FOXBORO, Mass. — Safety Patrick Chung has proven many critics wrong in his second stint with the New England Patriots.
Chung originally was drafted by the Patriots in the second round of the 2009 NFL draft and was forced to play out of position as a deep free safety. He struggled through injuries and left the Patriots to sign with the Philadelphia Eagles as a free agent in 2013.
After one season playing for the Eagles under his college head coach, Chip Kelly, Chung was cut and returned to the Patriots in 2014. With Devin McCourty at free safety, Chung was able to play near the line of scrimmage, excelling in a starting role as a safety/linebacker hybrid, covering tight ends and defending the run.
Chung showed even more versatility Sunday night, when he shadowed shifty, speedy Indianapolis Colts No. 1 receiver T.Y. Hilton for half of the game.
“Patrick’s always covered well,” Patriots head coach Bill Belichick said Wednesday at Gillette Stadium. “He’s played the slot position for us in the past. I remember a lot of 1-on-1s with him out here on (Wes) Welker (in practice) when he was here before he went to Philly. For a safety, he’s a good coverage player. He’s got good quickness, he’s got good playing strength, runs well, smart, he’s been in those situations, he’s comfortable in them. He does a good job.”
The Patriots are shallow at cornerback, so they’re using Chung and McCourty near the line of scrimmage and having Duron Harmon protect the deep part of the field at free safety. The plan worked Sunday night, and it helps that McCourty is a former cornerback and Chung has experience in the slot.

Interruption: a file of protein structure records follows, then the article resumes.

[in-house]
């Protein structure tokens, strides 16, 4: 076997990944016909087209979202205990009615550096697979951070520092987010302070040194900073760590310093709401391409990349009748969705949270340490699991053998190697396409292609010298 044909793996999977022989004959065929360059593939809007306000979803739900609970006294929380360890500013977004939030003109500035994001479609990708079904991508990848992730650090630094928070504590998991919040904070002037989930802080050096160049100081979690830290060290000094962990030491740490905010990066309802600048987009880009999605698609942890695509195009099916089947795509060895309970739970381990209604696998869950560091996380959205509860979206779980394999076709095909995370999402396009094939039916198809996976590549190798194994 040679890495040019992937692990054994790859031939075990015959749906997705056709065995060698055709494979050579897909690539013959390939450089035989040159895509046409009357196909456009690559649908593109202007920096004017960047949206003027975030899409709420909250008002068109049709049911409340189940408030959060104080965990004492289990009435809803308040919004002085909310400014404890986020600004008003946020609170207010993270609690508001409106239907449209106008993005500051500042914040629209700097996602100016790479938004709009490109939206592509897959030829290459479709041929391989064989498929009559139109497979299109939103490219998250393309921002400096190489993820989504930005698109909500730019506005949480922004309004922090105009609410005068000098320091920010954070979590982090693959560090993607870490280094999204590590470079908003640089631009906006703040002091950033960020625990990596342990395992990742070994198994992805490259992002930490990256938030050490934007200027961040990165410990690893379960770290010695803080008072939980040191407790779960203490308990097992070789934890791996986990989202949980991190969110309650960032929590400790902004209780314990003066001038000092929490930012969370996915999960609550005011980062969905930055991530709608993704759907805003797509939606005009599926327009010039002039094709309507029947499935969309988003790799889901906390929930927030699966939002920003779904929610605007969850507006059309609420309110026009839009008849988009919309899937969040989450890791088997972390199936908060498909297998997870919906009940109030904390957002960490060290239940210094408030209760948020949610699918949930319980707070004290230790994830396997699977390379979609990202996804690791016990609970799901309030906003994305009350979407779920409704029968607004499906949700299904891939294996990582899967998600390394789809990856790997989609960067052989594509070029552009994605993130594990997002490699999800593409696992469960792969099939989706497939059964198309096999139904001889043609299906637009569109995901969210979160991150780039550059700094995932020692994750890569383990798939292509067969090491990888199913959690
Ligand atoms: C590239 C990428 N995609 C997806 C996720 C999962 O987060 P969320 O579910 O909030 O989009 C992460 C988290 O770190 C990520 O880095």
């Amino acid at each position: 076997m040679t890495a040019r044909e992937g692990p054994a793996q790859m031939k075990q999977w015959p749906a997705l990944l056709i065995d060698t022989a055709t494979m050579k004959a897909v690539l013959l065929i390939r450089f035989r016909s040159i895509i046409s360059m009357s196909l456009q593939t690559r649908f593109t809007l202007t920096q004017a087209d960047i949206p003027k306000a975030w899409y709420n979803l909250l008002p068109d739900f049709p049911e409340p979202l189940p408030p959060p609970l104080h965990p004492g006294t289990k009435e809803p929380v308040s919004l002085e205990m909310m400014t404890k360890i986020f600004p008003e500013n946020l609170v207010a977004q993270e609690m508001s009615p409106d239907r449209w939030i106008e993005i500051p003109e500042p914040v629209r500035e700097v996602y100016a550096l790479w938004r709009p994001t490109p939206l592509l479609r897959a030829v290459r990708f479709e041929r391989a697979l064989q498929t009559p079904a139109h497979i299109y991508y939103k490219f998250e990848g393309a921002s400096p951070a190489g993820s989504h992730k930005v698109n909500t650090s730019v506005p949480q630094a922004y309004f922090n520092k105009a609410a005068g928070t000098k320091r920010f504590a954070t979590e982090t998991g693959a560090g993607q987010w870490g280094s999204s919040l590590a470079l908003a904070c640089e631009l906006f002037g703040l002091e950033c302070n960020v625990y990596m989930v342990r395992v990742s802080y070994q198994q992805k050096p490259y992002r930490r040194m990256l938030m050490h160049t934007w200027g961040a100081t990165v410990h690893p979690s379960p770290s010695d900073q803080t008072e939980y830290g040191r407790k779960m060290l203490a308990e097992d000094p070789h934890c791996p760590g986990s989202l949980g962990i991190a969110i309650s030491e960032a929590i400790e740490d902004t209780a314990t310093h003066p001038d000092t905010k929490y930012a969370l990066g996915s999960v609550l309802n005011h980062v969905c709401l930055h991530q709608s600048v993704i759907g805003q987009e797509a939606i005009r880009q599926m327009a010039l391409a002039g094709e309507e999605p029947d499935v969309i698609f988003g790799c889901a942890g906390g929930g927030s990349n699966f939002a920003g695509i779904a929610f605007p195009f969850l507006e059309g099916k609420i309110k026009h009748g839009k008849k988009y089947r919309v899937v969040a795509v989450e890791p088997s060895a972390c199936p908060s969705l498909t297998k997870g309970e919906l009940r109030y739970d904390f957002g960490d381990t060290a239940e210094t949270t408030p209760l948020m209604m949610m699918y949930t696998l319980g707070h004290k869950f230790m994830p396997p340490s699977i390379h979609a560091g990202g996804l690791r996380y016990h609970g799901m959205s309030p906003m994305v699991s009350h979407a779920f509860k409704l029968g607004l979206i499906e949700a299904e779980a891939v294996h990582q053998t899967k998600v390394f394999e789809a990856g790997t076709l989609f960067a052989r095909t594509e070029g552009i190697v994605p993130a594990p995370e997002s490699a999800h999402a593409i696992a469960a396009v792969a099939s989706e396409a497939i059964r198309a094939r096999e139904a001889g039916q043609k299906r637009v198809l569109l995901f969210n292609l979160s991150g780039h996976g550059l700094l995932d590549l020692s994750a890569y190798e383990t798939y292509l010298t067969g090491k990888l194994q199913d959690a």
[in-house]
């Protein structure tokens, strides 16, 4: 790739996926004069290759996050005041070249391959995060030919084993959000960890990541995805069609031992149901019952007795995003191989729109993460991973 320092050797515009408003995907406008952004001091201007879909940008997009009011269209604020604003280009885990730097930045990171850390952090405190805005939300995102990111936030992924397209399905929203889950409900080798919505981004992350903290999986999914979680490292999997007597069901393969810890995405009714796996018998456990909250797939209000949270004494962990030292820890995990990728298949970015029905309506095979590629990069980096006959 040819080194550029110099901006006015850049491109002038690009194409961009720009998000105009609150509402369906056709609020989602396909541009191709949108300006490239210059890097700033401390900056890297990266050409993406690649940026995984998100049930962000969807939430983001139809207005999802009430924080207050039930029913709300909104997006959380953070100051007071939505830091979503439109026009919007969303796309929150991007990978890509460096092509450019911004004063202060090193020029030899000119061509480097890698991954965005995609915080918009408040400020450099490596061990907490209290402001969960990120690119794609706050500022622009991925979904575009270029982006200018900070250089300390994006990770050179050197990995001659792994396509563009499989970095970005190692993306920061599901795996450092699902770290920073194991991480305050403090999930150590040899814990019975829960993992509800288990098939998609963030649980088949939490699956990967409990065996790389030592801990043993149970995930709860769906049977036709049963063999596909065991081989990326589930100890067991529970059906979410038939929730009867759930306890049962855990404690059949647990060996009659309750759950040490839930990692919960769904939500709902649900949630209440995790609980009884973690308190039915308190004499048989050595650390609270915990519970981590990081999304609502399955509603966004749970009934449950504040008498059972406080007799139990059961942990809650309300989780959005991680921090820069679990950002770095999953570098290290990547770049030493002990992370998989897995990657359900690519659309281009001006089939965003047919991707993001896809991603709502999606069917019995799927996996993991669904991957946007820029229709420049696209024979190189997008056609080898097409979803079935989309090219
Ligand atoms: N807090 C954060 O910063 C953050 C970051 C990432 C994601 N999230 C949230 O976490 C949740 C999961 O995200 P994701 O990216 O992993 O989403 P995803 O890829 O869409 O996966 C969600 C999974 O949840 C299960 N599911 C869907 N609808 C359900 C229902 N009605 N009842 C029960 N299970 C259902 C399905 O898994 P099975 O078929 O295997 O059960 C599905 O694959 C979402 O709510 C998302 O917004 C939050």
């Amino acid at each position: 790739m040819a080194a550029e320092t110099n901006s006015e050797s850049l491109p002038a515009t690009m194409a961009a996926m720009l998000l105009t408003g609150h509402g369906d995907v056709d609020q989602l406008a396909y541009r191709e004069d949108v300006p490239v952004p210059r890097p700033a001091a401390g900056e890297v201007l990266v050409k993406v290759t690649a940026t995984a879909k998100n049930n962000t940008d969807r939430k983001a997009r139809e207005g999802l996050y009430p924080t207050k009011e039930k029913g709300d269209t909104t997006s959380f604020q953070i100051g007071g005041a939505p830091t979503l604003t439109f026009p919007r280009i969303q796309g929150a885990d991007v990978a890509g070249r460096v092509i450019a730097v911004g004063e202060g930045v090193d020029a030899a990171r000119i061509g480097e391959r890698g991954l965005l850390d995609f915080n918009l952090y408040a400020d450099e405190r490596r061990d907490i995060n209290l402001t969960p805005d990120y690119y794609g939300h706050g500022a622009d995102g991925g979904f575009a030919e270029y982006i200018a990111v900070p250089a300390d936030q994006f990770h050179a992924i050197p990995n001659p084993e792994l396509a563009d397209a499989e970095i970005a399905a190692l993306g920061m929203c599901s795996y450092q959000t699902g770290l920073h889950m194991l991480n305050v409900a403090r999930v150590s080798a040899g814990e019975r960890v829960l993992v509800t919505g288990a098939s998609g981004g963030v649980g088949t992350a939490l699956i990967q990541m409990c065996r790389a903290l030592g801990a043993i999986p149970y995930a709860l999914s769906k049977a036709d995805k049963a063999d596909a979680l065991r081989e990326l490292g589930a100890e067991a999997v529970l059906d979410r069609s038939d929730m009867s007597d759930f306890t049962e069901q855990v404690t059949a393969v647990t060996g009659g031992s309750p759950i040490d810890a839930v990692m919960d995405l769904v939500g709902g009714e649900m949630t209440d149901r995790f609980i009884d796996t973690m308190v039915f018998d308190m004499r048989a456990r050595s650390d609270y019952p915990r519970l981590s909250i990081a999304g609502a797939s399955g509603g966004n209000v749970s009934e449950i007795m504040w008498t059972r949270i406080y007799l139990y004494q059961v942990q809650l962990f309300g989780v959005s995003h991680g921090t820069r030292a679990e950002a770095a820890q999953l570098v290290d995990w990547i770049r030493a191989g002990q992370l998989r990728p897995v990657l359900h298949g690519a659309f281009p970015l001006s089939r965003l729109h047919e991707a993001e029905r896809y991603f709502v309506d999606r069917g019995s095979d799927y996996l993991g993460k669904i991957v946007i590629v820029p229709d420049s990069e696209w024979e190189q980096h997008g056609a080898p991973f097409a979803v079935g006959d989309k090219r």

“It’s definitely a plus in terms of pass coverage,” Belichick said. “I think you’re seeing more and more of that throughout the league. Kind of saw that last week, couple former corners playing safety.
“You see that with a lot of teams — Buffalo did it. That’s part of what it is. Jets did it. (Marcus) Gilchrist (of the New York Jets), that’s another guy who was drafted as a corner. He’s a safety, but he can cover. You see that a lot across the league, safeties who are able to handle the spread formations and handle the passing game. We’re just seeing less and less tight box formations. The traditional strong safety role from a couple decades ago, that’s just, you get fewer and fewer of those.
Chung sometimes still gets a bad rap with Patriots fans, so they might have panicked heading into Sunday’s game if they had known he would be covering Hilton. Chung has been one of the Patriots’ most dependable defenders over the last two seasons, however, and his reputation deserves to improve.
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